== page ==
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By Ken Charron (Xian Tian Taijiquan & Qigong Center)

Qigong is the ancient Chinese art of meditation and physical exercise to promote health, mental well being, martial arts skills and spiritual development. There are thousands of different types of Qigong systems. Most Qigong systems consist mainly of breathing techniques, moving exercises, massage techniques, still postures and mental training. Qigong is most known for promoting internal energy, healing, stress reduction and extending longevity.

Qigong is very much a technique driven art. One must have discipline and quality instruction in order to maximize results. Qigong must be practiced daily in order to experience benefits. The effects of Qigong are accumulative and one can quickly regress without practicing. One can realize substantial benefits from practicing 20 to 40 minutes a day. However, higher levels of development require much more dedication and effort.

The core skills of Qigong are:

  1. Breathing
    1. Breathing is by far the most important.
    2. When one executes proper breathing techniques all the other skills required for Qigong come together more easily.
  2. Relaxation
    1. Relaxation is the heart of Qigong.
    2. Through proper and complete relaxation the Qi can circulate freely resulting in enhanced health and mental well being.
  3. Posture and Progression -
    1. Posture is the ballast of Qigong and when moving the progression is the rudder.
    2. With the proper posture and progressions the Qi can be induced to balance and flow in the most natural and beneficial fashion.
  4. Mental Silence
    1. The silent mind is the pinnacle of Qigong.
    2. Improper thought processes create turbulence in the Qi.
    3. The internal conversations we have with ourselves rob us of clarity and discernment.
    4. Calmness of mind brings harmony.
  5. Intent
    1. Intent is the governor of Qigong.
    2. Intent is what replace mental chatter.
    3. Intent is not an internal conversation.
    4. Intent establishes what we want to achieve from the practice of Qigong.


Watch a little baby breathe. Notice how their abdomen moves. This is how we want to breathe when practicing Qigong, like a little baby. When inhaling allow the diaphragm muscle to drop fully thereby creating room for the expanding lungs. When exhaling draw the diaphragm muscle upward thereby compressing the lungs. It is very important that you isolate and use only the diaphragm muscles. Do not force the breathing by using the external muscles of the abdomen. The outer movement of the abdomen is an allowing process and not a direct volition. Always breathe through the nose. The breathing should be soft, gentle, even, long, deep, full, light and balanced. Take the same amount of time to inhale as exhale. When exhaling never force the air out. We are not blowing out candles.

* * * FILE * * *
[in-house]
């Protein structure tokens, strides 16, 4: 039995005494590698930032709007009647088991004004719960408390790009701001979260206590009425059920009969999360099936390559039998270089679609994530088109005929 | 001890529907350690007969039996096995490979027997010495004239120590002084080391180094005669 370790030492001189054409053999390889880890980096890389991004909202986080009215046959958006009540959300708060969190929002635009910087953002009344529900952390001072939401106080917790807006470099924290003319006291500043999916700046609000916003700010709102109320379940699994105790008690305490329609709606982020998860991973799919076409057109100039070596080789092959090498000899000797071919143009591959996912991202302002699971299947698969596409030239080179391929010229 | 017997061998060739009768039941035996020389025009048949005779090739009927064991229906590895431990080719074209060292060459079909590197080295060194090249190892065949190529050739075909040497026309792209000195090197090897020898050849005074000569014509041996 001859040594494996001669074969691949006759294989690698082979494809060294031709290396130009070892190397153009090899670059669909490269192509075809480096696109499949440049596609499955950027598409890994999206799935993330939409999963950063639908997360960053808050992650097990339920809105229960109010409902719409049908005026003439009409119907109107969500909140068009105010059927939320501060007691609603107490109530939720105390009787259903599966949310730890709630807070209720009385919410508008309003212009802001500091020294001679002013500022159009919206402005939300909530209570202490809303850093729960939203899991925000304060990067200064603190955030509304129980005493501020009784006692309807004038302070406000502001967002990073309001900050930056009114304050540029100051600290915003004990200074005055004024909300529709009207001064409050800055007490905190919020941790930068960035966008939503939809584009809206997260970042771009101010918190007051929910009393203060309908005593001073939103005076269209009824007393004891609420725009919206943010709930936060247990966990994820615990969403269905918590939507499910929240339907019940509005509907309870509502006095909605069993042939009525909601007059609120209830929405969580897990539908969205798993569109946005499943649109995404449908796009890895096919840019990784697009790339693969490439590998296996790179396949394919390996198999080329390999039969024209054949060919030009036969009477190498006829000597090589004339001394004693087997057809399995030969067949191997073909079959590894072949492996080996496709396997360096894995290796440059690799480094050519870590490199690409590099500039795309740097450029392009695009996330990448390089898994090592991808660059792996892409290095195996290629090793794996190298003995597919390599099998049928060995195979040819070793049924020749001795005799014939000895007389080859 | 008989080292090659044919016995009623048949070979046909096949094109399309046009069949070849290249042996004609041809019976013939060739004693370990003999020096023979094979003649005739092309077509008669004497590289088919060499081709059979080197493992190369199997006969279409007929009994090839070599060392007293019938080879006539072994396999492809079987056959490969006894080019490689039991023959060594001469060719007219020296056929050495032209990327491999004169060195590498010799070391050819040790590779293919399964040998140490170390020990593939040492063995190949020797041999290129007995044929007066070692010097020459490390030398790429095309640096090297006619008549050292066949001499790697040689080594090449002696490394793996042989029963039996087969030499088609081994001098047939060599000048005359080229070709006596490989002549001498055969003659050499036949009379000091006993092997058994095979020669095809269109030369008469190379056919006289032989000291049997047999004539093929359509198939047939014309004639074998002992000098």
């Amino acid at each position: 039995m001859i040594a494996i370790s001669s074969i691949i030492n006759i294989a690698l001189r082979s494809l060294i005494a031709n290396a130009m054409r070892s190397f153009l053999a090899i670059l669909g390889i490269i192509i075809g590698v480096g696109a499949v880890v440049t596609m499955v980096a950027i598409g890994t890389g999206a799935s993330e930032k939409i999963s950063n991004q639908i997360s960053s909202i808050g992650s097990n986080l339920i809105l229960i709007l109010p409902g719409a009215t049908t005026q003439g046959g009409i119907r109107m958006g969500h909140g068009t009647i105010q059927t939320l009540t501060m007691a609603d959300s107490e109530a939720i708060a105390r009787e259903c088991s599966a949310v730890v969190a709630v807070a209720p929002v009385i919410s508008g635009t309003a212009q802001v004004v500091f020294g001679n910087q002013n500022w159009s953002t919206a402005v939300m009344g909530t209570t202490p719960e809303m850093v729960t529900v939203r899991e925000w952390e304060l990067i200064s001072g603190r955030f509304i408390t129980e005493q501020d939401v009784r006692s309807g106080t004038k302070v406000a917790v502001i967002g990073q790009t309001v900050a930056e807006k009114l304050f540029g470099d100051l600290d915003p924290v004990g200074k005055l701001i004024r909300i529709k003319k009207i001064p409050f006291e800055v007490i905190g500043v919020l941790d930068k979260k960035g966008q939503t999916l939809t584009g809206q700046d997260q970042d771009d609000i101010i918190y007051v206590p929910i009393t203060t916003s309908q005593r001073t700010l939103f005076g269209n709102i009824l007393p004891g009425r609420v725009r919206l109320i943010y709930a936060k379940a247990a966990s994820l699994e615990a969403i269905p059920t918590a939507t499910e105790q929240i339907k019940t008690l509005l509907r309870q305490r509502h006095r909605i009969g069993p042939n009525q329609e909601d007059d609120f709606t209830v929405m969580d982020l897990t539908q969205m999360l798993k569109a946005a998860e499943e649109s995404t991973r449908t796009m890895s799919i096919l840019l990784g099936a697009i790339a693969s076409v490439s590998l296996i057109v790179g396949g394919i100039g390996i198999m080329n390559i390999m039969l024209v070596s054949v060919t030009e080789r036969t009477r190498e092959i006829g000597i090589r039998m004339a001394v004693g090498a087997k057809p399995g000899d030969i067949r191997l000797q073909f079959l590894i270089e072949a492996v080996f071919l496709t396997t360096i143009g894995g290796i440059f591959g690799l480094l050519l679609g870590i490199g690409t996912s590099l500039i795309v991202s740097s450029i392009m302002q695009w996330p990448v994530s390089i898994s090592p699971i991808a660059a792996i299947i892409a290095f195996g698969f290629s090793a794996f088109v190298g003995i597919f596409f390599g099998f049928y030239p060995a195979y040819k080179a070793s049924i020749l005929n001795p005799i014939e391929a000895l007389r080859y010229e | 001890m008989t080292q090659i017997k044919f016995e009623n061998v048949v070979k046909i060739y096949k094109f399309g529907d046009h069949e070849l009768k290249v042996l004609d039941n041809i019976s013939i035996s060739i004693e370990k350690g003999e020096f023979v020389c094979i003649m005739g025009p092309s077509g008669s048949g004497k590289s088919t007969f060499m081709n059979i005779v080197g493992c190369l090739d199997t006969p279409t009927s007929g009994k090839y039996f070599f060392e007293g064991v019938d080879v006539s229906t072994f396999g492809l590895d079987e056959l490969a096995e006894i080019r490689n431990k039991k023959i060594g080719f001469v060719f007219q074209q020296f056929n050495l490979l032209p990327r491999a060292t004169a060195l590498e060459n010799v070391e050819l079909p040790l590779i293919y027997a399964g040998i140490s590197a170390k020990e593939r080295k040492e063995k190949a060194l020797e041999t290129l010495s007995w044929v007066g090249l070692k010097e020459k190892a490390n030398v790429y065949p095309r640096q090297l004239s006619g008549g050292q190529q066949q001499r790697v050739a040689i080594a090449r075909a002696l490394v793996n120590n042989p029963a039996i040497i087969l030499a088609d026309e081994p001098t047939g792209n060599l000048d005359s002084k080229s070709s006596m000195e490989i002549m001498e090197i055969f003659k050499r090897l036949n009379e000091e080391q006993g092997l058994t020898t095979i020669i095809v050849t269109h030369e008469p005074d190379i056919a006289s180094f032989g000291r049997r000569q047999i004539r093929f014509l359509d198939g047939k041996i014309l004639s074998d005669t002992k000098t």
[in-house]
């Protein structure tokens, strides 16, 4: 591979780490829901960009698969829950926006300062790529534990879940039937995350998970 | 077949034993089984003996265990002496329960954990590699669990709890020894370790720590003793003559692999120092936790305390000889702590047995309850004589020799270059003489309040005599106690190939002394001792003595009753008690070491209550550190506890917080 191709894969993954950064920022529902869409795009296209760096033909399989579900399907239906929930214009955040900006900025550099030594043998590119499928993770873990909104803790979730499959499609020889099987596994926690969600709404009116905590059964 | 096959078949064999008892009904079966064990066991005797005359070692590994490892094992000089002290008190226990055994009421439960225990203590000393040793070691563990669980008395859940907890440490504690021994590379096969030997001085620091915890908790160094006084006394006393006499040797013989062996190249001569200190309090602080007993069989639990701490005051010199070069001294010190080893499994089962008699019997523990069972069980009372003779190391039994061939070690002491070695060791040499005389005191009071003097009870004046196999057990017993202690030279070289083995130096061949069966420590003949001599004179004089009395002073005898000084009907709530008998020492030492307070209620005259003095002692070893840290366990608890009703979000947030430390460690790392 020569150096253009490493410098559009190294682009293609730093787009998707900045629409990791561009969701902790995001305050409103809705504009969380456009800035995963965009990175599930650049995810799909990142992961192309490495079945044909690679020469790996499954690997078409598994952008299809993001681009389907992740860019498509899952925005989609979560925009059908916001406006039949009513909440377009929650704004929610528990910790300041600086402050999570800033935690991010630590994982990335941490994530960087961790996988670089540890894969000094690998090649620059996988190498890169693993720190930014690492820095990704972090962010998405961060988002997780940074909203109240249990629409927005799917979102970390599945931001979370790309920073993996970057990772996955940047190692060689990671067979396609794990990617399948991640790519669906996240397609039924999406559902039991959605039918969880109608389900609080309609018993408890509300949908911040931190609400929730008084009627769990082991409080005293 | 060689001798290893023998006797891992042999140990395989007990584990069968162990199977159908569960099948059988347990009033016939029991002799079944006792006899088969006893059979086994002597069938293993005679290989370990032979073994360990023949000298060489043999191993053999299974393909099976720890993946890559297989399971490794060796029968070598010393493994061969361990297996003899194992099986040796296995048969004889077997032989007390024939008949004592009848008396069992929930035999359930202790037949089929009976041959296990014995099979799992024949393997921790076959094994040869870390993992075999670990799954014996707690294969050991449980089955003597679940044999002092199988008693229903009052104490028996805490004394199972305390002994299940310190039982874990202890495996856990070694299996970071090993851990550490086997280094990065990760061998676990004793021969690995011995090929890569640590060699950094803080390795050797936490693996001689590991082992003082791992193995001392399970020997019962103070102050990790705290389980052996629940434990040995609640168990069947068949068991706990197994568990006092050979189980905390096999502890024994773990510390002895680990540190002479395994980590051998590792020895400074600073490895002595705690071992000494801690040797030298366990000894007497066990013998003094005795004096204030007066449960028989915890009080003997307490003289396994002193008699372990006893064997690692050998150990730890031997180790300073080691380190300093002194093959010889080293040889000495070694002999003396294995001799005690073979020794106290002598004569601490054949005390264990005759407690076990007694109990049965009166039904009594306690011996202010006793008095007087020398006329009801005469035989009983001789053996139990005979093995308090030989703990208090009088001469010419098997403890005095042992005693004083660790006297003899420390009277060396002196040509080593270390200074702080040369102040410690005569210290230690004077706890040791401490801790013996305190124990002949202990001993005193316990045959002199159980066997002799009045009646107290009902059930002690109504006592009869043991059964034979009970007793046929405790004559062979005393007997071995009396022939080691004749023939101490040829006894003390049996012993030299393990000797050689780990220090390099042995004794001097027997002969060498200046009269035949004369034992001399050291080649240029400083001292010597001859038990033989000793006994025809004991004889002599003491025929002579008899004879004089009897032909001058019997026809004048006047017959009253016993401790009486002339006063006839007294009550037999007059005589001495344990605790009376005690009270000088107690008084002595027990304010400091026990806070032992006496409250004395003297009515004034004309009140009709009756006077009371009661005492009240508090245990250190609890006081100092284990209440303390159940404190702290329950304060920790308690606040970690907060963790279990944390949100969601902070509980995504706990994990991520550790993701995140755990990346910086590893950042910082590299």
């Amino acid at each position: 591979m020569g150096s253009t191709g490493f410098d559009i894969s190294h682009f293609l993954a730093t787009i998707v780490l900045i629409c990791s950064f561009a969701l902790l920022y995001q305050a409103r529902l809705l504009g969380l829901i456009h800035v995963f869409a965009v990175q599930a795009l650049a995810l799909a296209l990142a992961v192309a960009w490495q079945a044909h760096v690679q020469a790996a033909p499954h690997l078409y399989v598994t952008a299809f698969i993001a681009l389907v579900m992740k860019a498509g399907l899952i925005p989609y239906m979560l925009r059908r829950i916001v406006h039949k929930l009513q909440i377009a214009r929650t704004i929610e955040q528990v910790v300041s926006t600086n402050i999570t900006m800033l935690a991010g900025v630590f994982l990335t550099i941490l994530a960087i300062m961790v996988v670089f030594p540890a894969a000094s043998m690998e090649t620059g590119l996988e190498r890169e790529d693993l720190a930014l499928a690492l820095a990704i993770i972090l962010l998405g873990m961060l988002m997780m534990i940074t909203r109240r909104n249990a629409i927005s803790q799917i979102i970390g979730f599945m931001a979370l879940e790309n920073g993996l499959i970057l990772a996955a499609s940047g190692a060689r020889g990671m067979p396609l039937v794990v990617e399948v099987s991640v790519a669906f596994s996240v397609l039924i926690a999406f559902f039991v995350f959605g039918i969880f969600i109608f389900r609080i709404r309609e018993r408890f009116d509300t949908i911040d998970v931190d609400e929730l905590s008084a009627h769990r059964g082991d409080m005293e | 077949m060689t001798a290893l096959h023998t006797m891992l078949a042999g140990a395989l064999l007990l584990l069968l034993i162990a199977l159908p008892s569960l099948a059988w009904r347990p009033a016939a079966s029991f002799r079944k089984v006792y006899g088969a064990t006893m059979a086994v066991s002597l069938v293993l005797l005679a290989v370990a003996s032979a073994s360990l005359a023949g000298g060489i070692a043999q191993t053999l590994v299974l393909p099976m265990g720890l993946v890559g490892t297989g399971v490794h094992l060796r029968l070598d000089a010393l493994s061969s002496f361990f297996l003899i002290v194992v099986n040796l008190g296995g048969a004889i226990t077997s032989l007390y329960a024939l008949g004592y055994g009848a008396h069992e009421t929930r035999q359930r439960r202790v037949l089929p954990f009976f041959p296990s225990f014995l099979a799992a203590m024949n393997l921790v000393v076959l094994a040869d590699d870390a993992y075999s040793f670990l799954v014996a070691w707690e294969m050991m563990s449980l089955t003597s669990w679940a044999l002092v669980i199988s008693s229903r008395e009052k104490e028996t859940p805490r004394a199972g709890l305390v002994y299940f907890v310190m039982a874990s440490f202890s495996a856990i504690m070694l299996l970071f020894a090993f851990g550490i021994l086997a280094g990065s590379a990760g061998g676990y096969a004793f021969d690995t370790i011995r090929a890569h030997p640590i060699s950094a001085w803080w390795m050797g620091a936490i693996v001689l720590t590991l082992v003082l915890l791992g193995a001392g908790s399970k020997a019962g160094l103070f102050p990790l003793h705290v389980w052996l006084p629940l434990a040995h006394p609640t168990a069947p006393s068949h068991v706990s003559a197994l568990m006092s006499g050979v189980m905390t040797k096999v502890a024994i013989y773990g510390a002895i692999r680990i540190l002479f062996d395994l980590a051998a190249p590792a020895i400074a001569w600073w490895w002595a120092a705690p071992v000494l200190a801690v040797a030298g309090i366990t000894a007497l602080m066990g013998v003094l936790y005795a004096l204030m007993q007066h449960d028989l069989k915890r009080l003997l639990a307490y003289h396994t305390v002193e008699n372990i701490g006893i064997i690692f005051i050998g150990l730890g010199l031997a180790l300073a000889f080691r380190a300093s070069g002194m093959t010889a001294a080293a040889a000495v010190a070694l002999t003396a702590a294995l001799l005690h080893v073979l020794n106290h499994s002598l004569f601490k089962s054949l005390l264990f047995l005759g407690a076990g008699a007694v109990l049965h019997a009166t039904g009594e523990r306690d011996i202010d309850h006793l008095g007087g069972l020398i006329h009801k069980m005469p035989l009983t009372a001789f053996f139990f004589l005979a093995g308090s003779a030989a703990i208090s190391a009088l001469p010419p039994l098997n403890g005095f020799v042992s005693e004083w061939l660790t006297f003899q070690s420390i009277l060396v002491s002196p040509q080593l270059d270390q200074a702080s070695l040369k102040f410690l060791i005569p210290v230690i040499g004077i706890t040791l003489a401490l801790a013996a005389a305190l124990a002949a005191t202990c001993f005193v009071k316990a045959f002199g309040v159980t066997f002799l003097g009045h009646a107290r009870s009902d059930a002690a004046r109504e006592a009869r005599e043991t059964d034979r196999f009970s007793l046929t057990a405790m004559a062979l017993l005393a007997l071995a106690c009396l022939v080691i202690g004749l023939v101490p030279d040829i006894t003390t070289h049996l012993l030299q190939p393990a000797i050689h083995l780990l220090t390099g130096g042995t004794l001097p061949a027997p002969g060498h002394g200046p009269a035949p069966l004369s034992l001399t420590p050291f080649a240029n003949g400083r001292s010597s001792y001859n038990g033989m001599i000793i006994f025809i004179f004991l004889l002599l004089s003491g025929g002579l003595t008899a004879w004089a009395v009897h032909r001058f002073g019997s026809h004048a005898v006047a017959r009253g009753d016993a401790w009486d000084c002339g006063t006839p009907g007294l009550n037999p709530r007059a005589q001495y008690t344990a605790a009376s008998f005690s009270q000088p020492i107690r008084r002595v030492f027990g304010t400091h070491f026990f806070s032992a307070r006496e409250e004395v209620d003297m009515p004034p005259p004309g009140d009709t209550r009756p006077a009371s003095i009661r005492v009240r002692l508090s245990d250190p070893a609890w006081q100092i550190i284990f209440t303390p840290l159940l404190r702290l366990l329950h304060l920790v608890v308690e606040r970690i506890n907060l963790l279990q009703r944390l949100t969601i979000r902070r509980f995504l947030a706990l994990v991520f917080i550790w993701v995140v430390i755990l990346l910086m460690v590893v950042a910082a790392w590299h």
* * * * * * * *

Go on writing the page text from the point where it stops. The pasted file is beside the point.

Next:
Sit on a stool or edge of a chair. Have only the buttocks in contact with the seat and have the back of the legs exposed. The thighs should be parallel with the floor and the calves should be perpendicular. The back should be straight up and down with the head held high. The chin should be lowered just a bit in order to flatten the back of the neck. Gently touch the tip of the tong to the roof of the mouth. Interlace the thumbs with the back of one hand inside the palm of the other. Lightly place the hands flatly against the area just below the navel. Now practice your deep breathing. Tune into the abdomen. Become aware of its movement when you breathe.


Remain sitting as in step one. Pull the hands apart and slide them around to the back over the kidney area below the rib cage. Spread the finger with the thumbs pointed downward and the fingertips pointing toward or touching the spine. Open the hands wide and have all the surface of the palms and fingers touching the lower back. Lean forwards a few inches. Now deep breath. Tune into the movement of the lower back. Imagine your hands are on a balloon while it is being filled with air. As the balloon expands it stretches across your hand. When the air is released from the balloon it contracts across the hands. This is what you should feel as the skin of your back moves across the hands.


Sit as described in exercise one. Slide one hand up to the area of the sternum. Leave the other hand at the area just below the navel. Palms flat against torso. Start deep breathing with the breath starting low in the abdomen and expanding upward. At the start of the inhalation allow the area of the abdomen to expand and continue to expand the whole chest cavity. The expansion should move like a wave starting low and rising upward. With your hands, tune into the expansion of the chest cavity. When exhaling contract starting high in the chest and continuing downward to the area just below the navel.


Remain sitting as previously described. Place hands flat on the upper chest area with the fingertips on the sternum. Start deep breathing low in the abdomen and expand up to the chest area. Exhale contracting at the top of the chest and continuing downward. With the hands, tune into the expansion and contraction of the chest.


This is the most advance exercise. Do not spend time on this one until you have succeeded in expanding the whole chest area while deep breathing. Remain sitting as previously described. Bring both hands up and place the palms pressed flat over the ears. Place the fingertips on the muscle just below the occipital bone of the cranium. Begin deep breathing as taught earlier. You should be able to hear your breathing much more loudly. There are thirteen moveable joints in the cranium. Those joints should move slightly with every breath cycle. With the hands, tune into the expansion and contraction of the cranium.